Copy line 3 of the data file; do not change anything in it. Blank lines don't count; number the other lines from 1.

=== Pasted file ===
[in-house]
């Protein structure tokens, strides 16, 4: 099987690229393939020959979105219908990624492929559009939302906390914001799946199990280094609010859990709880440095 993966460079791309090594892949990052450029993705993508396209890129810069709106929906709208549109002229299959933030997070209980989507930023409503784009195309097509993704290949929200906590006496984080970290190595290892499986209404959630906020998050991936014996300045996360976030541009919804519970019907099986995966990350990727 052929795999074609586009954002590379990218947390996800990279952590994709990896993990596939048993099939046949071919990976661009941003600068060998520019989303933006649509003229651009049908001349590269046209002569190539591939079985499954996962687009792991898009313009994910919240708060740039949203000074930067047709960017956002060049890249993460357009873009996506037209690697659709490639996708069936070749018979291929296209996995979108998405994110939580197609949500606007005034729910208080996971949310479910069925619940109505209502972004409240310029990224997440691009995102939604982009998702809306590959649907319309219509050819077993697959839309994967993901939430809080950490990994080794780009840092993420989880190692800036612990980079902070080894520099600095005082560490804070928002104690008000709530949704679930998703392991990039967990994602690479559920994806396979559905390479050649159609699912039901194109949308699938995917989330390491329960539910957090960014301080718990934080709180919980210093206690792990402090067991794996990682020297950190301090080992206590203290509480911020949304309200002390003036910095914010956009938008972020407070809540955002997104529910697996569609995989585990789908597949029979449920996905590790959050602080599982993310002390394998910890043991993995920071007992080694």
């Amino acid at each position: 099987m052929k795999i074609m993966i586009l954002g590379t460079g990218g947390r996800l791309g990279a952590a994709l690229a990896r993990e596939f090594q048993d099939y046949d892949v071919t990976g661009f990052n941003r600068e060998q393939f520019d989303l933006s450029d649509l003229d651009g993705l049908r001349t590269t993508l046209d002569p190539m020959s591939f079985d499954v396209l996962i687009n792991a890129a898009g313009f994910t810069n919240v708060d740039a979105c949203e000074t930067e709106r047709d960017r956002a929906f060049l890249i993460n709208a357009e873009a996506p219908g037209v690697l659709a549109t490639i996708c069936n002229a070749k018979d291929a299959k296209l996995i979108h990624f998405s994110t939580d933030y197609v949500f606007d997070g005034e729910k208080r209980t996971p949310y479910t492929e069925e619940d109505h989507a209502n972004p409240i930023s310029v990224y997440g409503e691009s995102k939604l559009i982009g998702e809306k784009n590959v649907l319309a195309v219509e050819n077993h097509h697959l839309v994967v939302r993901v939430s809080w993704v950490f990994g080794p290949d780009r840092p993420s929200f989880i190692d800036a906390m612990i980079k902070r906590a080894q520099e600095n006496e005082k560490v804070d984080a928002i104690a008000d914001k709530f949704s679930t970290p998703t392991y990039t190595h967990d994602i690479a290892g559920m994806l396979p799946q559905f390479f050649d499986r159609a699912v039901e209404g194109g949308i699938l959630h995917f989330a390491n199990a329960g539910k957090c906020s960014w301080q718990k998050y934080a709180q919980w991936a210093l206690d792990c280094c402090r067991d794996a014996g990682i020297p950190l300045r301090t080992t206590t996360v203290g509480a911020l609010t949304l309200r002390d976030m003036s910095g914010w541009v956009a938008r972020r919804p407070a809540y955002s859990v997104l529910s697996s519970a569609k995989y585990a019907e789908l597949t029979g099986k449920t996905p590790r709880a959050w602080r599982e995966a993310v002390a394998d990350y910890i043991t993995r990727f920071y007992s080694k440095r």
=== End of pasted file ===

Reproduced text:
């Amino acid at each position: 099987m052929k795999i074609m993966i586009l954002g590379t460079g990218g947390r996800l791309g990279a952590a994709l690229a990896r993990e596939f090594q048993d099939y046949d892949v071919t990976g661009f990052n941003r600068e060998q393939f520019d989303l933006s450029d649509l003229d651009g993705l049908r001349t590269t993508l046209d002569p190539m020959s591939f079985d499954v396209l996962i687009n792991a890129a898009g313009f994910t810069n919240v708060d740039a979105c949203e000074t930067e709106r047709d960017r956002a929906f060049l890249i993460n709208a357009e873009a996506p219908g037209v690697l659709a549109t490639i996708c069936n002229a070749k018979d291929a299959k296209l996995i979108h990624f998405s994110t939580d933030y197609v949500f606007d997070g005034e729910k208080r209980t996971p949310y479910t492929e069925e619940d109505h989507a209502n972004p409240i930023s310029v990224y997440g409503e691009s995102k939604l559009i982009g998702e809306k784009n590959v649907l319309a195309v219509e050819n077993h097509h697959l839309v994967v939302r993901v939430s809080w993704v950490f990994g080794p290949d780009r840092p993420s929200f989880i190692d800036a906390m612990i980079k902070r906590a080894q520099e600095n006496e005082k560490v804070d984080a928002i104690a008000d914001k709530f949704s679930t970290p998703t392991y990039t190595h967990d994602i690479a290892g559920m994806l396979p799946q559905f390479f050649d499986r159609a699912v039901e209404g194109g949308i699938l959630h995917f989330a390491n199990a329960g539910k957090c906020s960014w301080q718990k998050y934080a709180q919980w991936a210093l206690d792990c280094c402090r067991d794996a014996g990682i020297p950190l300045r301090t080992t206590t996360v203290g509480a911020l609010t949304l309200r002390d976030m003036s910095g914010w541009v956009a938008r972020r919804p407070a809540y955002s859990v997104l529910s697996s519970a569609k995989y585990a019907e789908l597949t029979g099986k449920t996905p590790r709880a959050w602080r599982e995966a993310v002390a394998d990350y910890i043991t993995r990727f920071y007992s080694k440095r």